SBA Answers to PPP Loan and EIDL FAQs

Some frequently asked questions on federal coronavirus measures were answered in guidance recently issued by the SBA and Treasury, but new questions have arisen as well related to the Paycheck Protection Program (PPP) and to the Economic Injury Disaster Loans (EIDL). An interim final rule also was issued to establish procedures for prospective borrowers who want to appeal certain SBA loan decisions.

The New Answers to PPP FAQs:

• Establish that the payment or nonpayment of fees of an agent or other third party is not material to the SBA’s guarantee of a PPP loan or to the SBA’s payment of fees to lenders.
• Permit payments for vision and dental benefits to be included in the group health care benefits and insurance premiums that are eligible to be paid with PPP funds.

New Answers to FAQs related to the PPP Loan forgiveness and an EIDL:

• Describe how a lender will be able to confirm the amount of any EIDL advance that will be automatically deducted by the SBA from a PPP borrower’s loan forgiveness amount when the borrower has received both EIDL and PPP funds. Lenders can confirm the advance amount through the PPP Forgiveness Platform.
• Instruct lenders on how to handle any remaining balance due on a PPP loan after the SBA remits the forgiveness amount to the lender, including if there has been a reduction in the forgiveness amount for an EIDL advance. Lenders must notify the borrower of the amount remitted by the SBA and when the first payment will be due. The loan must be repaid by the borrower before the maturity date, either two or five years. Previous guidance indicates that PPP loans originating before June 5, 2020, have a two-year term, unless the lender and borrower mutually agree to extend the maturity of such loans to five years. If the loan originated on or after June 5, 2020, the term is five years.
• Outline what a lender should do if a borrower received an EIDL advance in excess of the amount of its PPP loan. Lenders must notify the borrower when the first payment will be due, and the loan must be repaid by the borrower before the maturity date, either two or five years.
 
The new interim final rule establishes numerous review procedures, including:

• The right for a PPP borrower to request a review of a lender decision or an SBA decision that a borrower is ineligible for loan forgiveness. Final SBA decisions can be appealed to the Office of Hearings and Appeals.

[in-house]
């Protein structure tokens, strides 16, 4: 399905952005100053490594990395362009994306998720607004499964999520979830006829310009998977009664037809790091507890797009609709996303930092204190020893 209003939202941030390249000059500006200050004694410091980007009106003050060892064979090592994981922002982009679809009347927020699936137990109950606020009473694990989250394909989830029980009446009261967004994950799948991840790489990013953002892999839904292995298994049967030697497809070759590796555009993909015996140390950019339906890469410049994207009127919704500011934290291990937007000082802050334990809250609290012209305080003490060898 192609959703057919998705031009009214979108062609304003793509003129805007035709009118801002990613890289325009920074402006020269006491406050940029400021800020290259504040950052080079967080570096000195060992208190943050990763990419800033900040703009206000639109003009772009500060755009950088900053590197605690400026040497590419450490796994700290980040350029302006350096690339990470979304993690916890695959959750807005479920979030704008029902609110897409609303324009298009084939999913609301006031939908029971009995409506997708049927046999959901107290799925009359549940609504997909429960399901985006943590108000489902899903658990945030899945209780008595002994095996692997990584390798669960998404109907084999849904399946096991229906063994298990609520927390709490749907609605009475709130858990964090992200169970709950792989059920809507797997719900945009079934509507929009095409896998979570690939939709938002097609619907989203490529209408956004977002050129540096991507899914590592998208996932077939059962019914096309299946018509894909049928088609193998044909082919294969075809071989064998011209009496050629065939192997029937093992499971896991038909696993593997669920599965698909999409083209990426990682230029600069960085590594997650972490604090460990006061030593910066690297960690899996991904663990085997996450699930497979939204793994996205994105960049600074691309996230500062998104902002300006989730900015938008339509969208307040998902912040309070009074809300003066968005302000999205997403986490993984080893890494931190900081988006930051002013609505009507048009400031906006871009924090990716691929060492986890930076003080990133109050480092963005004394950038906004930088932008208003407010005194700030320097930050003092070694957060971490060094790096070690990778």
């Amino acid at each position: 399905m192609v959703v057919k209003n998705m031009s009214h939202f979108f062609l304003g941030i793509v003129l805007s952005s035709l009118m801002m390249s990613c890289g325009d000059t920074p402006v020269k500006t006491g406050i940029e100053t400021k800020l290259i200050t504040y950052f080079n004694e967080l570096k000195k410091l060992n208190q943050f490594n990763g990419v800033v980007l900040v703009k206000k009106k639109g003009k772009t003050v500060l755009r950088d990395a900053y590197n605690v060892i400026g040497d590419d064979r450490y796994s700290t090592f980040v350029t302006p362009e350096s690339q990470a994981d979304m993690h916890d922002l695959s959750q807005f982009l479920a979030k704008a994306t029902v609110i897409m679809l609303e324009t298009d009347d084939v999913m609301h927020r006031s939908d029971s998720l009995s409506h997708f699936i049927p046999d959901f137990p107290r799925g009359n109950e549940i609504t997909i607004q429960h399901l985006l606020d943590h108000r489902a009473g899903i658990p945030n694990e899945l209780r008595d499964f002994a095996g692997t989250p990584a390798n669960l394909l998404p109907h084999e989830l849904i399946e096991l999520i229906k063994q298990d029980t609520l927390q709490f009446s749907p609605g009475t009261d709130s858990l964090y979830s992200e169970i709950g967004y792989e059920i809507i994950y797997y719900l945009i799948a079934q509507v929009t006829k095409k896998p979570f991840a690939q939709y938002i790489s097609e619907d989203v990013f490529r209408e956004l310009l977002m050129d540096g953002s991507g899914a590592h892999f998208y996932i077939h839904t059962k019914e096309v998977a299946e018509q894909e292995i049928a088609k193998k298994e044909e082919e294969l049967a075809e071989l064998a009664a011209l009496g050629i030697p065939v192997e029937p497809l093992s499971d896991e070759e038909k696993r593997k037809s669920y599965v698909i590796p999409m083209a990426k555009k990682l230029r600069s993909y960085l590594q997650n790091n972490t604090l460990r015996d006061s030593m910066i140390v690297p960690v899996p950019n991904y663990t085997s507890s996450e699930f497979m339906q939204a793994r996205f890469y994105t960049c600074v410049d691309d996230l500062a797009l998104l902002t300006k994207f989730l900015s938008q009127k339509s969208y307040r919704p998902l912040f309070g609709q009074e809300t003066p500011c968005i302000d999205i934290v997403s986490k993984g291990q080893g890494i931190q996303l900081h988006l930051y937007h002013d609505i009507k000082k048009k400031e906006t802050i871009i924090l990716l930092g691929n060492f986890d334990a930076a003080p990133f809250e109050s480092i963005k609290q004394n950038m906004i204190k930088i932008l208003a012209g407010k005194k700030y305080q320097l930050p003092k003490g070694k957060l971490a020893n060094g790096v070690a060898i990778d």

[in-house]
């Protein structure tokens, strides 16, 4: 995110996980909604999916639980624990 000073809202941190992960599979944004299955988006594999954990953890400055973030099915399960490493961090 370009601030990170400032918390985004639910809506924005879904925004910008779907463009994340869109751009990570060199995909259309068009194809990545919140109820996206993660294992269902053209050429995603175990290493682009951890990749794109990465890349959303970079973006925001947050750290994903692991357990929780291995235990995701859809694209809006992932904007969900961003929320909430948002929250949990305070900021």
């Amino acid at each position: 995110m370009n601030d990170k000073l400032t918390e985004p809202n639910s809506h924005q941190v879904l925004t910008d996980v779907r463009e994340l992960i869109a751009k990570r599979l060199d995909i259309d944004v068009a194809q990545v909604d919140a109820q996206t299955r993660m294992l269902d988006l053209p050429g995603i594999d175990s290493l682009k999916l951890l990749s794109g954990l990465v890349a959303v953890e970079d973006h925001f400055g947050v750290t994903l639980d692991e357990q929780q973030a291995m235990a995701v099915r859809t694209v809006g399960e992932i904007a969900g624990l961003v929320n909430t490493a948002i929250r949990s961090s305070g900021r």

• Documentation requirements, time limits, and a walkthrough of the processes. Oral hearings are permitted only in specific scenarios following a request or at the judge’s election.

Many clients have asked us how to pay a Paycheck Protection Program loan back if it wasn’t used for payroll or other qualified expenses. At this time, loans from the federal government's small business-relief program are forgivable if at least 60% of the loan goes toward a business' payroll expenses. It must be paid back if that threshold isn't met, but no payments have to be made until 12 months from the date that a business received the money. After that time period, if the loan is not forgiven, it is expected that the loan will be paid back within two years if your loan was issued before June 5, and five years if your loan was issued after June 5. The interest rate for the PPP loan is 1%.

The legislature is considering whether to automatically forgive any PPP Loans under $100,000 or possibly $150,000.

More recently, the SBA and Treasury issued an interim final rule which establishes that owner-employees with less than a 5% stake in a C corporation or S corporation are exempted from the PPP owner-employee compensation rule for determining the amount of their compensation for loan forgiveness. The exemption’s intent is to cover owner-employees who have no meaningful ability to influence decisions over how loan proceeds are allocated.

The guidance also seeks to maintain equitable treatment between a business owner that holds property in a separate entity and one that holds the property in the same entity as its business operations.

In the first decision, the SBA and Treasury declare that the amount of loan forgiveness requested for non-payroll costs may not include any amount attributable to the business operation of a tenant or subtenant of the PPP borrower.

In the second decision, the SBA and Treasury rule that rent or lease payments to a related party are eligible for loan forgiveness provided that (1) the amount of loan forgiveness requested for those payments is no more than the amount of mortgage interest owed on the property during the covered period that is attributable to the space being rented by the business, and (2) the lease and the mortgage were entered into prior to February 15, 2020.

However, mortgage interest payments to a related party are not eligible for forgiveness. Per the ruling, PPP loans are intended to help businesses cover non-payroll costs owed to third parties, not payments to a business’s owner that occur because of how the business is structured.

Reach Out To Us:
The PPP forgiveness applications are extremely detailed, and the final rules are uncertain in some areas. Documentation is critical regarding any facts that could become an issue related to forgiveness. Let us help you through the process. Our PPP Professional team can be reached at This e-mail address is being protected from spambots. You need JavaScript enabled to view it . We can also help you with EIDLs, business strategy, new projections, budgeting and cost analysis.